WATERLOO REGION — Life in the sugar bush runs as it always has.
“It’s a normal spring for producers,” says Kevin Snyder, president of the Waterloo-Wellington chapter of the Ontario Maple Syrup Producers Association. “They’re tapping their trees normally. They’re processing sap normally, and they’re making local maple syrup.”
Terry Hoover of Hoover’s Maple Syrup agrees.
“The honest to God truth when it comes to farming, nothing much has changed for us,” says Hoover, who won producer of the year ahead of last year’s Elmira Maple Syrup Festival. “We still go outside seven days a week, we still work seven days a week.”
But the marketing aspect of the job has changed practically overnight. There were two big blows to local producers’ marketing in spring 2020 when the pandemic hit, says Snyder:
The Elmira Maple Syrup Festival was cancelled.
The provincewide Maple Weekend open-house event where producers showcase their syrup operations to the public was cancelled.
Many local maple syrup producers had to find new ways to market to their customers, says Snyder.
Hoover says his sales fell “through the basement.” He says 17 bus tours cancelled on him in one day, and he couldn’t hand out product samples. That hurt, because the taste test is what really gets people to buy, he says.
“That’s how we sell our syrup. Once you’ve tasted real maple syrup, there’s no selling. It sells itself. So yeah, I don’t know when we’re going to be able to do sampling again, but hey, we’ll wait.”
Snyder says producers have told him customers started making trips to their local producers when they couldn’t get to them at the festivals.
As the pandemic wore on, he says many producers saw an increased demand for maple syrup with people at home cooking and baking more. One of his customers told him he was serving his kids pancakes once a week, up from once a month.
Hoover, like many producers, changed his sales model. He now offers curbside pickup and contactless payment.
Although sales were not as vigorous as they typically are at the beginning of the year, people continued to buy maple syrup steadily through 2020 — especially as maple syrup has gained popularity as an ingredient, not just a topping.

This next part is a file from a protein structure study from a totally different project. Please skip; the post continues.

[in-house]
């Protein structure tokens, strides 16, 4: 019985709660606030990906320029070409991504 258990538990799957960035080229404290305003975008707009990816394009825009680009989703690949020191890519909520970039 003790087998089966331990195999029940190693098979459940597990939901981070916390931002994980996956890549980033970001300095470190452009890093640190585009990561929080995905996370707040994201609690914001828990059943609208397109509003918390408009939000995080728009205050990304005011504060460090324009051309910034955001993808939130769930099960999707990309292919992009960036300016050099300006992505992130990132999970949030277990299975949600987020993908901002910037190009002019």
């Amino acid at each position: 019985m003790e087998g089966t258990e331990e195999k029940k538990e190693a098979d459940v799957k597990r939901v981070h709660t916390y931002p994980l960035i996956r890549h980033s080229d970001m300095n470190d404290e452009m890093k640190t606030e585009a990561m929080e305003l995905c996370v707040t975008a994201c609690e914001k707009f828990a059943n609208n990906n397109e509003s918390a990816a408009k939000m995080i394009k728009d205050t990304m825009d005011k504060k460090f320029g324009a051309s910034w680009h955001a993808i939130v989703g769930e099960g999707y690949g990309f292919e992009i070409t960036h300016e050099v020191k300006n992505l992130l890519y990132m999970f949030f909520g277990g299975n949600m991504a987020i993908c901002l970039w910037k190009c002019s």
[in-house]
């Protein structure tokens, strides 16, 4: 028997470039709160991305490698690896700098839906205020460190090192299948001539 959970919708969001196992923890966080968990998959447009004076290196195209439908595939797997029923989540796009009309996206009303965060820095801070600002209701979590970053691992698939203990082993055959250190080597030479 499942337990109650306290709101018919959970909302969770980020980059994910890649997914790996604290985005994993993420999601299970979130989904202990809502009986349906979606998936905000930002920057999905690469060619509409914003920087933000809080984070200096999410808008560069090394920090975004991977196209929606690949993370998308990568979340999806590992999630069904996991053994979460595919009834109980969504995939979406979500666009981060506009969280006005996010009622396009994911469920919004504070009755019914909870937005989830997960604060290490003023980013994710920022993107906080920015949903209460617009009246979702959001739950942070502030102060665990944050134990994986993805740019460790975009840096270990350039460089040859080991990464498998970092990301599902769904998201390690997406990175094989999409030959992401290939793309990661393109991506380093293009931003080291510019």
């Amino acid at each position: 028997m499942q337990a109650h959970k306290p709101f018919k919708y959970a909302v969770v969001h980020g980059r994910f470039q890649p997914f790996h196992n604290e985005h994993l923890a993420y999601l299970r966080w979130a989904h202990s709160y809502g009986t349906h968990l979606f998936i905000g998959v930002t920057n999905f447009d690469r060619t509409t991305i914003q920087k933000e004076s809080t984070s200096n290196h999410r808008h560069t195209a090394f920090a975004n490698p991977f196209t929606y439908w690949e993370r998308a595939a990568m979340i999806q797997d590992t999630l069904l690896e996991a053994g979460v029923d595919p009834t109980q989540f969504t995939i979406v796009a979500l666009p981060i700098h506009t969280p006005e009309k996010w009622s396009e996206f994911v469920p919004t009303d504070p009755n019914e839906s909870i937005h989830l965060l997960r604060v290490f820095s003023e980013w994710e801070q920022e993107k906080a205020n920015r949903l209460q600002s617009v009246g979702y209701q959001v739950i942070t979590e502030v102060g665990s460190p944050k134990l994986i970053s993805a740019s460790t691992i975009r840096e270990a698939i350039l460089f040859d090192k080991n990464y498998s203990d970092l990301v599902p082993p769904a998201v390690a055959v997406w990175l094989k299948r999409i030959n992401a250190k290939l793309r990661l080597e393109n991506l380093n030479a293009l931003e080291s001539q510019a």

Hoover says he has only three drums left from last year’s harvest, which is a good place to be.
He can still give tours of up to 10 people at a time, so he’s optimistic that with March break pushed to April, the nicer weather may bring more people to visit in person.
Wally Sallans, who runs Maple Tap Farm in New Dundee, says his family started selling breakfast boxes that include their maple syrup and partnered with a local fruit and vegetable seller to get more syrup into customers’ hands. He also reports an increase in wholesale and farm-gate sales.
All told, the year turned out all right for local producers, says Snyder.
Making direct contact with consumers is important for maple syrup producers. About 90 Ontario producers were planning to participate in the open-house Maple Weekend this year, Snyder says.
The event started in New York state about 25 years ago. Today about 180 producers participate. The New York State Maple Association reports producers anticipate 50 per cent of their year’s retail sales will happen on Maple Weekend.
Shopping local is especially important for maple syrup products. Like wine, each area of the province produces a signature flavour due to the unique nutrient makeup in the soil, says Snyder.
Snyder does see a potential upside to the Elmira Maple Syrup Festival going virtual for 2021, as it will be accessible to the entire world, and hopefully more people will become interested and visit in person when next it runs.
Tapping maple sap is uncertain at the best of times. Hoover says the uncertainty is the only constant in maple syrup producing.
When daytime temperatures are over five degrees Celsius, and nighttime temperatures stay below minus five degrees Celsius, producers must be ready to work when the sap is running, and ready to boil it into syrup as quickly as possible. Sap will spoil if it is left out in warm weather, and the amount of oxygen sap is exposed to influences its flavour and colour, says Hoover.
The hectic work will continue for a month to about six weeks, and only stop when they hear the frogs start singing.
“Once the buds pop on the tree, we’re done. It makes muddy syrup, and that’s really foul tasting. You can’t dilute it, you can’t mix it, you can’t do anything,” says Hoover. “Nine years out of 10, when the frogs sing in the swamp, the buds have popped on the tree. So when we hear the frogs singing, we know we’re done for the year.”
Hoover is grateful for his network of syrup producers across the province. He says the members of the Ontario Maple Syrup Producers Association look out for each other, mentor new producers and help each other if there are questions or something goes wrong. He’s looking forward to being able to gather again for tours and potlucks.
Leah Gerber’s reporting is funded by the Canadian government through its Local Journalism Initiative. The funding allows her to report on stories about the Grand River Watershed. Email firstname.lastname@example.org
Leah Gerber, Local Journalism Initiative Reporter, Waterloo Region Record